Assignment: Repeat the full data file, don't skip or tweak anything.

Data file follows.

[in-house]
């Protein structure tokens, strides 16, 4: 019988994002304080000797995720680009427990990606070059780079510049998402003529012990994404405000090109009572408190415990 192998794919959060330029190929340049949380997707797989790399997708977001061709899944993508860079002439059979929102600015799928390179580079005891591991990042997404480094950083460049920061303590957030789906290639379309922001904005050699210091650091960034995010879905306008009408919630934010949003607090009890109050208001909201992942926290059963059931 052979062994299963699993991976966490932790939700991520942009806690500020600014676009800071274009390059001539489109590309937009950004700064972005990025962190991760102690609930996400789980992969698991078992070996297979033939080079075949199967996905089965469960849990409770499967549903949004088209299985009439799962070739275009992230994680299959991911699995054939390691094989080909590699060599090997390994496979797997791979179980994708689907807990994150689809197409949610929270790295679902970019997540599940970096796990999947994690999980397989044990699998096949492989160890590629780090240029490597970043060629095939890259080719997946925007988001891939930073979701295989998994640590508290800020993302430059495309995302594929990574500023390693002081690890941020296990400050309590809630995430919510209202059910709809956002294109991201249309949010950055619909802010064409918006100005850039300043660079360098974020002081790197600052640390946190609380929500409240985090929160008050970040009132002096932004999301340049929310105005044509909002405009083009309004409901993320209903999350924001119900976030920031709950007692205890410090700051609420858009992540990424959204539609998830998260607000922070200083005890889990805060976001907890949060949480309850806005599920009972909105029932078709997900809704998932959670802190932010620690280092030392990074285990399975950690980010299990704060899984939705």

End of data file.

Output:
[in-house]
């Protein structure tokens, strides 16, 4: 019988994002304080000797995720680009427990990606070059780079510049998402003529012990994404405000090109009572408190415990 192998794919959060330029190929340049949380997707797989790399997708977001061709899944993508860079002439059979929102600015799928390179580079005891591991990042997404480094950083460049920061303590957030789906290639379309922001904005050699210091650091960034995010879905306008009408919630934010949003607090009890109050208001909201992942926290059963059931 052979062994299963699993991976966490932790939700991520942009806690500020600014676009800071274009390059001539489109590309937009950004700064972005990025962190991760102690609930996400789980992969698991078992070996297979033939080079075949199967996905089965469960849990409770499967549903949004088209299985009439799962070739275009992230994680299959991911699995054939390691094989080909590699060599090997390994496979797997791979179980994708689907807990994150689809197409949610929270790295679902970019997540599940970096796990999947994690999980397989044990699998096949492989160890590629780090240029490597970043060629095939890259080719997946925007988001891939930073979701295989998994640590508290800020993302430059495309995302594929990574500023390693002081690890941020296990400050309590809630995430919510209202059910709809956002294109991201249309949010950055619909802010064409918006100005850039300043660079360098974020002081790197600052640390946190609380929500409240985090929160008050970040009132002096932004999301340049929310105005044509909002405009083009309004409901993320209903999350924001119900976030920031709950007692205890410090700051609420858009992540990424959204539609998830998260607000922070200083005890889990805060976001907890949060949480309850806005599920009972909105029932078709997900809704998932959670802190932010620690280092030392990074285990399975950690980010299990704060899984939705």